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From Theory To Practice

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How to Set Up a Free Butterfly

From Theory To Practice

Options involve risk and are not suitable for all investors. Please read Characteristics and Risks of Standardized Options before deciding to invest in options.

Ah yes, the Free Butterfly – one of The Bat’s favorite little tricks. Typically, we pay a debit to put on a standard butterfly, but the Free Butterfly effectively entails ending up with a standard butterfly that you’ve been able to put on at zero cost. This is usually the result of either a ratio spread or a broken-wing butterfly (BWB) that you’ve transformed into a Free Butterfly.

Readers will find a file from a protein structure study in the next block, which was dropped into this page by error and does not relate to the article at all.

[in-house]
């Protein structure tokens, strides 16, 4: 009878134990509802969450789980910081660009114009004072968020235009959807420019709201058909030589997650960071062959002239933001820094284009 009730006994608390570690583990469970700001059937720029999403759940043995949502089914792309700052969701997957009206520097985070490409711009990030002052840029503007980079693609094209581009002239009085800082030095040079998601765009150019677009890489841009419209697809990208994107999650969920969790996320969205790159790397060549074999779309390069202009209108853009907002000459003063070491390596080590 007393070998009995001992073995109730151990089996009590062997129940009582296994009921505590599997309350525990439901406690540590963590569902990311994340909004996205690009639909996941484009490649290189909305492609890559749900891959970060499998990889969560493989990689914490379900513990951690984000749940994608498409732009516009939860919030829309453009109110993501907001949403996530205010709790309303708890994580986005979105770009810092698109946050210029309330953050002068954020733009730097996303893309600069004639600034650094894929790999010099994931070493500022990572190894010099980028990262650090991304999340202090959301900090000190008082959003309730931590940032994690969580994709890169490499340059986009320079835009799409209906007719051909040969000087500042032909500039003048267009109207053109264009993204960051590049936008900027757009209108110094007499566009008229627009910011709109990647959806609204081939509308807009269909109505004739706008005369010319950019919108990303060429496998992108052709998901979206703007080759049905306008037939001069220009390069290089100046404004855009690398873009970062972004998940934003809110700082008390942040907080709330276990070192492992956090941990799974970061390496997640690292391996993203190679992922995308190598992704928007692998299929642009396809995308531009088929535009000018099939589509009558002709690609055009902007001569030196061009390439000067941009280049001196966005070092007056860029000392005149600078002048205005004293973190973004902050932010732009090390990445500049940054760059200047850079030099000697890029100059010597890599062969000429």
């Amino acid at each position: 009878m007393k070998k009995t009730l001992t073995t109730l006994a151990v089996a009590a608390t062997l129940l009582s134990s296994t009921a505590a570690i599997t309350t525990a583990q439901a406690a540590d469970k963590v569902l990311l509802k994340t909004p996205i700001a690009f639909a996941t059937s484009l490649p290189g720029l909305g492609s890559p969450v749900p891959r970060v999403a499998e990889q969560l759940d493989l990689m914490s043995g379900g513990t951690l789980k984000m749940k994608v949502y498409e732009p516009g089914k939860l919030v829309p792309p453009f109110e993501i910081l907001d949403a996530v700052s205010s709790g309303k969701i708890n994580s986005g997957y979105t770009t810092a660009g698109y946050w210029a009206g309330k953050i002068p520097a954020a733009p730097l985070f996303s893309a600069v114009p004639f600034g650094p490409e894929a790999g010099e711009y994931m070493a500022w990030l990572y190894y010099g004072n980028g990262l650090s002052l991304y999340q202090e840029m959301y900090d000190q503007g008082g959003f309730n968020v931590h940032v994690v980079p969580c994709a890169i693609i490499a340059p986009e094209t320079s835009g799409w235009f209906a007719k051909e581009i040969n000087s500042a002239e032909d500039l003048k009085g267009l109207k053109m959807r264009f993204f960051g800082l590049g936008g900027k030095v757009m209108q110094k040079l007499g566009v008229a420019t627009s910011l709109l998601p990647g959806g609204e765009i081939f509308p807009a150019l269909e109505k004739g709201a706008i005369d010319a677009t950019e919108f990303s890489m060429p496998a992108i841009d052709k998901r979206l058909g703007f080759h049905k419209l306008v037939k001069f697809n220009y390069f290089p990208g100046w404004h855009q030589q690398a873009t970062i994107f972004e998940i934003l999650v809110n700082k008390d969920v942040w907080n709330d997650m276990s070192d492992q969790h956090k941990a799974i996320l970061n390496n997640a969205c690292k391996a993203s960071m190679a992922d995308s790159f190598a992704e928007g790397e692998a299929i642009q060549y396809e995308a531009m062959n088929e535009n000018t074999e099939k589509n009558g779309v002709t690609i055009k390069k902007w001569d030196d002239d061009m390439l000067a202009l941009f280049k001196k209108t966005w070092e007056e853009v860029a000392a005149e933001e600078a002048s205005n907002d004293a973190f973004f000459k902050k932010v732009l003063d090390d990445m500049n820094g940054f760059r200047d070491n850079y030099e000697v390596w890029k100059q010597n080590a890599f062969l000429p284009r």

A ratio spread is where you buy an ATM (or slightly OTM) spread, and you add an extra short unit on top of the short leg of that spread. Thus, it is essentially a butterfly that is missing its outermost wing (that last long option). Over the life of the trade, if you are able to buy that missing long option for the amount of the credit originally received on the ratio spread, then you will have created a Free Butterfly. A BWB contains an embedded short vertical; if you have a bearish bias, then you would use a call BWB and embed a short call spread, and if you have a bullish bias, then you would use a put BWB and embed a short put spread. Similar to the ratio spread, if you are able to buy back this embedded short vertical for an amount equal to the credit received when the BWB was established, then again you will have created a Free Butterfly. An example of each of these transformations is shown.

NOTE: I added a visual representation slide for the ratio turned free butterfly as the last slide, after the takeaways. I did not reference this in during the segment.

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